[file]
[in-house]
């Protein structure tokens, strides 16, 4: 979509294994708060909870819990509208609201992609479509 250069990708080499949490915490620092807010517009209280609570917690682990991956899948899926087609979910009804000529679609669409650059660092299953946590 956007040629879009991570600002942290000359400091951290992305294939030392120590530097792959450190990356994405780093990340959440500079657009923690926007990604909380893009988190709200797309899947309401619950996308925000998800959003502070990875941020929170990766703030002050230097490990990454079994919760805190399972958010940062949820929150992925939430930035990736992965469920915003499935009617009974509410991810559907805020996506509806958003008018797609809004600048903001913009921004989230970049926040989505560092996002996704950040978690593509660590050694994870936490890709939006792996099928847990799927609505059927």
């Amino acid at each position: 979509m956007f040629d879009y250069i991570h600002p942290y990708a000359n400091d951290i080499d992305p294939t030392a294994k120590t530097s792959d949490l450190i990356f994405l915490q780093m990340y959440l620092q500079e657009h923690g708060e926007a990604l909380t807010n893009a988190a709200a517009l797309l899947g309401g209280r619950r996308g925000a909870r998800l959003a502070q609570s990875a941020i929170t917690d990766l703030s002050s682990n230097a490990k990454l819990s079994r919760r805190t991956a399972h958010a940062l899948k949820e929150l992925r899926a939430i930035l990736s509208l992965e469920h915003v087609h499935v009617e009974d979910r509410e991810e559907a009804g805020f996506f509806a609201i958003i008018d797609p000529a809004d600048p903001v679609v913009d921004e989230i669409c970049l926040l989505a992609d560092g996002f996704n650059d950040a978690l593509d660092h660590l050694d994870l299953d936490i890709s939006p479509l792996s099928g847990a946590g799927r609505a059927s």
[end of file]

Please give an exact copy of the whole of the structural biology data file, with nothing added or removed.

[in-house]
């Protein structure tokens, strides 16, 4: 979509294994708060909870819990509208609201992609479509 250069990708080499949490915490620092807010517009209280609570917690682990991956899948899926087609979910009804000529679609669409650059660092299953946590 956007040629879009991570600002942290000359400091951290992305294939030392120590530097792959450190990356994405780093990340959440500079657009923690926007990604909380893009988190709200797309899947309401619950996308925000998800959003502070990875941020929170990766703030002050230097490990990454079994919760805190399972958010940062949820929150992925939430930035990736992965469920915003499935009617009974509410991810559907805020996506509806958003008018797609809004600048903001913009921004989230970049926040989505560092996002996704950040978690593509660590050694994870936490890709939006792996099928847990799927609505059927």
């Amino acid at each position: 979509m956007f040629d879009y250069i991570h600002p942290y990708a000359n400091d951290i080499d992305p294939t030392a294994k120590t530097s792959d949490l450190i990356f994405l915490q780093m990340y959440l620092q500079e657009h923690g708060e926007a990604l909380t807010n893009a988190a709200a517009l797309l899947g309401g209280r619950r996308g925000a909870r998800l959003a502070q609570s990875a941020i929170t917690d990766l703030s002050s682990n230097a490990k990454l819990s079994r919760r805190t991956a399972h958010a940062l899948k949820e929150l992925r899926a939430i930035l990736s509208l992965e469920h915003v087609h499935v009617e009974d979910r509410e991810e559907a009804g805020f996506f509806a609201i958003i008018d797609p000529a809004d600048p903001v679609v913009d921004e989230i669409c970049l926040l989505a992609d560092g996002f996704n650059d950040a978690l593509d660092h660590l050694d994870l299953d936490i890709s939006p479509l792996s099928g847990a946590g799927r609505a059927s």